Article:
The gift of beer keeps on giving.
In the far north of Montana near the Canadian border, in the small town of Havre, water treatment plant Manager Drue Newfield had an idea. What if the plant treated the water with the used barley from a local brew pub, Triple Dog Brewing?
The brewery waste is rich in yeast, hops and sugar,which creates microbes that remove nitrogen and phosphorus from wastewater. If the plant could use the waste, which the brewery disposed of anyway, then the plant could save on additives and extend the current life of the plant, avoiding costly improvements.
When Newfield approached Triple Dog Brewery owner Michael Garrity about it, Garrity said:
“With my knowledge of brewing and fermentation, I said ‘Why aren’t we doing this? This sounds amazing.'”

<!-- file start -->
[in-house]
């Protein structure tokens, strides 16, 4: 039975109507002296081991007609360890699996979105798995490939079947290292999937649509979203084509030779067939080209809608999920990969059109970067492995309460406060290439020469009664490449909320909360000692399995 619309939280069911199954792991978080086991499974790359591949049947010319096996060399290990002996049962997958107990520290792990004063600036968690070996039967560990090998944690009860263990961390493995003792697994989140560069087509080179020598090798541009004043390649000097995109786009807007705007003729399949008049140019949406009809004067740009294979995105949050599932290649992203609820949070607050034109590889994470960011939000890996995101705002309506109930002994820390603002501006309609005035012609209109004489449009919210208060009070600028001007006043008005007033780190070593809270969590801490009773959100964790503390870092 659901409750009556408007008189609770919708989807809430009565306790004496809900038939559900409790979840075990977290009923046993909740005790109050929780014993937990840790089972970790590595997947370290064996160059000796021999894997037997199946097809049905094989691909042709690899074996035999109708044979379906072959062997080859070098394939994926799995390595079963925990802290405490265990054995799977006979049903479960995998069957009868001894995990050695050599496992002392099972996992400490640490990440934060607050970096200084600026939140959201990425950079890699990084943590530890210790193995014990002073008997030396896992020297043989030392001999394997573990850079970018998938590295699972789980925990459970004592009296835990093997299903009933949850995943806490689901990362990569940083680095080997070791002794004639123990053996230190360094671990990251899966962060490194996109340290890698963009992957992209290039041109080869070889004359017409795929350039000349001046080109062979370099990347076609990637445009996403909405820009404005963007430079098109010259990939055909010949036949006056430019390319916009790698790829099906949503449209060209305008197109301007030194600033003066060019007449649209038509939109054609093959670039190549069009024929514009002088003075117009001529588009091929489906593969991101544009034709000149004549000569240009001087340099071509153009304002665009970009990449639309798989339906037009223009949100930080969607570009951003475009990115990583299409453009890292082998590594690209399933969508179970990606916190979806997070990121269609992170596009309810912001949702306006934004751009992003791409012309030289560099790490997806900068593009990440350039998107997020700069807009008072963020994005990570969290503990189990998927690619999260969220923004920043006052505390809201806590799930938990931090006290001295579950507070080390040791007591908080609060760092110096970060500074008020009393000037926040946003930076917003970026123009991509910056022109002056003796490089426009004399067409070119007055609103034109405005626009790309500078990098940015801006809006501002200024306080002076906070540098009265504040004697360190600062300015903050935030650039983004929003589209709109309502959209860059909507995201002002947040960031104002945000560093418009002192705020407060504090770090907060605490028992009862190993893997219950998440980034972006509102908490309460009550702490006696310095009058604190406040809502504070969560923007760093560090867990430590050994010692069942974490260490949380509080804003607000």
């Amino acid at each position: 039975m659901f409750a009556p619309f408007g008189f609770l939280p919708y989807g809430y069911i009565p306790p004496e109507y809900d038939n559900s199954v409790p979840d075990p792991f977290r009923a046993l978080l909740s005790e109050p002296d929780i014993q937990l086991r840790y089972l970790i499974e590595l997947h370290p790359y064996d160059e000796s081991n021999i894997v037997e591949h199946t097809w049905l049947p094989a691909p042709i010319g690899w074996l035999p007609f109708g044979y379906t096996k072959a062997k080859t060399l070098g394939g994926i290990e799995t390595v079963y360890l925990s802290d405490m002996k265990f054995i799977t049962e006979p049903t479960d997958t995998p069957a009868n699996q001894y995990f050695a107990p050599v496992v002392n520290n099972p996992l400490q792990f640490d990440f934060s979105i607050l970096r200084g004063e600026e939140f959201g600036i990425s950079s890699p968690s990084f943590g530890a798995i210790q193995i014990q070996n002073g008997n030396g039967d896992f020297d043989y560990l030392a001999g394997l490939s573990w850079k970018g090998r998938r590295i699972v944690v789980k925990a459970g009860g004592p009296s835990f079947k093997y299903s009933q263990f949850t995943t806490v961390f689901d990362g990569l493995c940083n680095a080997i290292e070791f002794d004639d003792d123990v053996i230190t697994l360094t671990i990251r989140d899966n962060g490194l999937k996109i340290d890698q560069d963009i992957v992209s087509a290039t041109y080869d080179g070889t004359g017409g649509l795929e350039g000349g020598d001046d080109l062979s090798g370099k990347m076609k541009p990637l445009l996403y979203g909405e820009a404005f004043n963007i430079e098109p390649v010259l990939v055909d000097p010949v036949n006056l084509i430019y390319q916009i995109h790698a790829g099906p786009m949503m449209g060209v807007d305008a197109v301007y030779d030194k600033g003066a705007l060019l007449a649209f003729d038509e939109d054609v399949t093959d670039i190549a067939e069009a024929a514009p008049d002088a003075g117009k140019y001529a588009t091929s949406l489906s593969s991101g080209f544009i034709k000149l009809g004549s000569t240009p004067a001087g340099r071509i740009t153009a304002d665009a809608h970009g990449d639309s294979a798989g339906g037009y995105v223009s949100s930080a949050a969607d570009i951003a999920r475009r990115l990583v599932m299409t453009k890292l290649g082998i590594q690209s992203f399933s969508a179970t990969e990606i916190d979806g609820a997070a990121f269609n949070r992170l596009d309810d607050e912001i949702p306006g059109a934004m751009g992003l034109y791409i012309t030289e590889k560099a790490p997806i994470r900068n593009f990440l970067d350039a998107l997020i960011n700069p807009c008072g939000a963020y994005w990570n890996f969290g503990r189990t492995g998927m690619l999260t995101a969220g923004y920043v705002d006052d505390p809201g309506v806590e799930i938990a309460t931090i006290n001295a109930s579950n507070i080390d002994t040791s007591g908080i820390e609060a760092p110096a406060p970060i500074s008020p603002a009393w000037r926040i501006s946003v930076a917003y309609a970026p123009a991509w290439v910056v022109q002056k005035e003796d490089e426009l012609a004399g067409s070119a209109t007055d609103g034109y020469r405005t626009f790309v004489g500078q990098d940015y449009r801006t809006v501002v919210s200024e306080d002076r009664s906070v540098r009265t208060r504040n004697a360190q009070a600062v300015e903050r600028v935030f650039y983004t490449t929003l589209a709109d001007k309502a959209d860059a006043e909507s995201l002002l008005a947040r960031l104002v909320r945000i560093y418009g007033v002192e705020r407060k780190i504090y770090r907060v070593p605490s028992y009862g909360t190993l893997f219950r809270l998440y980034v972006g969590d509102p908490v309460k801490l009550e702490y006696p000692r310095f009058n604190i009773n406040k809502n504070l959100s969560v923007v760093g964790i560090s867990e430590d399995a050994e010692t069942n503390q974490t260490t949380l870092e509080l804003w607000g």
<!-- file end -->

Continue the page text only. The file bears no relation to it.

It took two years of trial and error to find the right time in the water treatment process to add the brewery waste and the right amount, but they figured it out.
When they found the right formula, it worked like a charm, saving the city at least $16,000 per year in additive alum and allowing them to put off upgrades that could cost millions of dollars.
The city of Bozeman, Montana tried the same thing. Officials found that it worked, but the cost of transporting the brewery waste ate up the savings. Still they’re intrigued by the notion of using waste from one process to naturally improve another.
The EPA gave Havre, Montana an honorable mention for their innovation, and Newfield has recieved calls from cities as far away as Boston asking about the process.
It just proves the point that beer makes everything better, even waste.